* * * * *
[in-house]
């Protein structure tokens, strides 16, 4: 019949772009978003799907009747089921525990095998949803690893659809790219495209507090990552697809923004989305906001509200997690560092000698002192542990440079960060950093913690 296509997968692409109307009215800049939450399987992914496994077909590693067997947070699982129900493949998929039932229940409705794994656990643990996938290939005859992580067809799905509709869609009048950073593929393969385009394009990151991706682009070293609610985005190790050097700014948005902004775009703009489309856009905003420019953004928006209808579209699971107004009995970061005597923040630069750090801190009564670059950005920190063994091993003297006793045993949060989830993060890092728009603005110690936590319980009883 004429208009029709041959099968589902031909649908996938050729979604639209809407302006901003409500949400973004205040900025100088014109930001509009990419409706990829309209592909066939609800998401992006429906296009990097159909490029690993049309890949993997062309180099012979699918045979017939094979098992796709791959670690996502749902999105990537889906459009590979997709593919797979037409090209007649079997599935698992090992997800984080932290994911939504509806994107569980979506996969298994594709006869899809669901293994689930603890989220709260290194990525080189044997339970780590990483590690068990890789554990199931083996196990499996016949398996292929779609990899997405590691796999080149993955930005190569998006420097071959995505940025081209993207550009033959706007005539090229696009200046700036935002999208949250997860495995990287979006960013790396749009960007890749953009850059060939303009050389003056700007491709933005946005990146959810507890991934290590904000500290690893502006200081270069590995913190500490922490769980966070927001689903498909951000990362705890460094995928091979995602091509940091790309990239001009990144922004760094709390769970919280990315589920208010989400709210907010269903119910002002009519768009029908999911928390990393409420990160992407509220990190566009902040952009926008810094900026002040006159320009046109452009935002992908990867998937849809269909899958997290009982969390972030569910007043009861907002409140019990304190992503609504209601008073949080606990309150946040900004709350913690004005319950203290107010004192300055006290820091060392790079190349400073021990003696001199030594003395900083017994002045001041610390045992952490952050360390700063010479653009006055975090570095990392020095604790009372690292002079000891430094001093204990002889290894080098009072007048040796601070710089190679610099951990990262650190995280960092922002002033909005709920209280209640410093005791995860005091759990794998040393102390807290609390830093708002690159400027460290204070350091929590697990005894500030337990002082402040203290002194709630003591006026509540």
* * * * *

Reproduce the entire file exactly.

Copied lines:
[in-house]
């Protein structure tokens, strides 16, 4: 019949772009978003799907009747089921525990095998949803690893659809790219495209507090990552697809923004989305906001509200997690560092000698002192542990440079960060950093913690 296509997968692409109307009215800049939450399987992914496994077909590693067997947070699982129900493949998929039932229940409705794994656990643990996938290939005859992580067809799905509709869609009048950073593929393969385009394009990151991706682009070293609610985005190790050097700014948005902004775009703009489309856009905003420019953004928006209808579209699971107004009995970061005597923040630069750090801190009564670059950005920190063994091993003297006793045993949060989830993060890092728009603005110690936590319980009883 004429208009029709041959099968589902031909649908996938050729979604639209809407302006901003409500949400973004205040900025100088014109930001509009990419409706990829309209592909066939609800998401992006429906296009990097159909490029690993049309890949993997062309180099012979699918045979017939094979098992796709791959670690996502749902999105990537889906459009590979997709593919797979037409090209007649079997599935698992090992997800984080932290994911939504509806994107569980979506996969298994594709006869899809669901293994689930603890989220709260290194990525080189044997339970780590990483590690068990890789554990199931083996196990499996016949398996292929779609990899997405590691796999080149993955930005190569998006420097071959995505940025081209993207550009033959706007005539090229696009200046700036935002999208949250997860495995990287979006960013790396749009960007890749953009850059060939303009050389003056700007491709933005946005990146959810507890991934290590904000500290690893502006200081270069590995913190500490922490769980966070927001689903498909951000990362705890460094995928091979995602091509940091790309990239001009990144922004760094709390769970919280990315589920208010989400709210907010269903119910002002009519768009029908999911928390990393409420990160992407509220990190566009902040952009926008810094900026002040006159320009046109452009935002992908990867998937849809269909899958997290009982969390972030569910007043009861907002409140019990304190992503609504209601008073949080606990309150946040900004709350913690004005319950203290107010004192300055006290820091060392790079190349400073021990003696001199030594003395900083017994002045001041610390045992952490952050360390700063010479653009006055975090570095990392020095604790009372690292002079000891430094001093204990002889290894080098009072007048040796601070710089190679610099951990990262650190995280960092922002002033909005709920209280209640410093005791995860005091759990794998040393102390807290609390830093708002690159400027460290204070350091929590697990005894500030337990002082402040203290002194709630003591006026509540």